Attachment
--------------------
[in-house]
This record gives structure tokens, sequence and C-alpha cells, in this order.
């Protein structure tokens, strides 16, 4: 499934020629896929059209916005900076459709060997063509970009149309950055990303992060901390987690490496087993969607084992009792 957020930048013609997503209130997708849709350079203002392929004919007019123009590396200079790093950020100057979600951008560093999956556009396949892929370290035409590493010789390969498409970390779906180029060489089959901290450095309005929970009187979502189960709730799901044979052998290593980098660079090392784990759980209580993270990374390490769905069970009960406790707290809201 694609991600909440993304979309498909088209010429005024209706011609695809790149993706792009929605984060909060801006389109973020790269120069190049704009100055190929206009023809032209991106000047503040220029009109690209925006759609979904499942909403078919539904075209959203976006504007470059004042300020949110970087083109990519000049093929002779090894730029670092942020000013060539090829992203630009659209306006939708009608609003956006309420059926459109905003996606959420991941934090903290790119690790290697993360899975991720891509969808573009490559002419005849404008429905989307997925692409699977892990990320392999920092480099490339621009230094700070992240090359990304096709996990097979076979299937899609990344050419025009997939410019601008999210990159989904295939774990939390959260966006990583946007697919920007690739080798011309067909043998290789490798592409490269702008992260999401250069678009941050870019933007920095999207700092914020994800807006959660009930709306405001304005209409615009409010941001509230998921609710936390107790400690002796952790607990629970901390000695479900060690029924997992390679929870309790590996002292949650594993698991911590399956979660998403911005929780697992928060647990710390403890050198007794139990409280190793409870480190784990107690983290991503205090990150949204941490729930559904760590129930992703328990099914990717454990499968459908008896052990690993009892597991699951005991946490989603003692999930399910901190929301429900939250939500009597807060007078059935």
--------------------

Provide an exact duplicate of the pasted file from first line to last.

[in-house]
This record gives structure tokens, sequence and C-alpha cells, in this order.
């Protein structure tokens, strides 16, 4: 499934020629896929059209916005900076459709060997063509970009149309950055990303992060901390987690490496087993969607084992009792 957020930048013609997503209130997708849709350079203002392929004919007019123009590396200079790093950020100057979600951008560093999956556009396949892929370290035409590493010789390969498409970390779906180029060489089959901290450095309005929970009187979502189960709730799901044979052998290593980098660079090392784990759980209580993270990374390490769905069970009960406790707290809201 694609991600909440993304979309498909088209010429005024209706011609695809790149993706792009929605984060909060801006389109973020790269120069190049704009100055190929206009023809032209991106000047503040220029009109690209925006759609979904499942909403078919539904075209959203976006504007470059004042300020949110970087083109990519000049093929002779090894730029670092942020000013060539090829992203630009659209306006939708009608609003956006309420059926459109905003996606959420991941934090903290790119690790290697993360899975991720891509969808573009490559002419005849404008429905989307997925692409699977892990990320392999920092480099490339621009230094700070992240090359990304096709996990097979076979299937899609990344050419025009997939410019601008999210990159989904295939774990939390959260966006990583946007697919920007690739080798011309067909043998290789490798592409490269702008992260999401250069678009941050870019933007920095999207700092914020994800807006959660009930709306405001304005209409615009409010941001509230998921609710936390107790400690002796952790607990629970901390000695479900060690029924997992390679929870309790590996002292949650594993698991911590399956979660998403911005929780697992928060647990710390403890050198007794139990409280190793409870480190784990107690983290991503205090990150949204941490729930559904760590129930992703328990099914990717454990499968459908008896052990690993009892597991699951005991946490989603003692999930399910901190929301429900939250939500009597807060007078059935």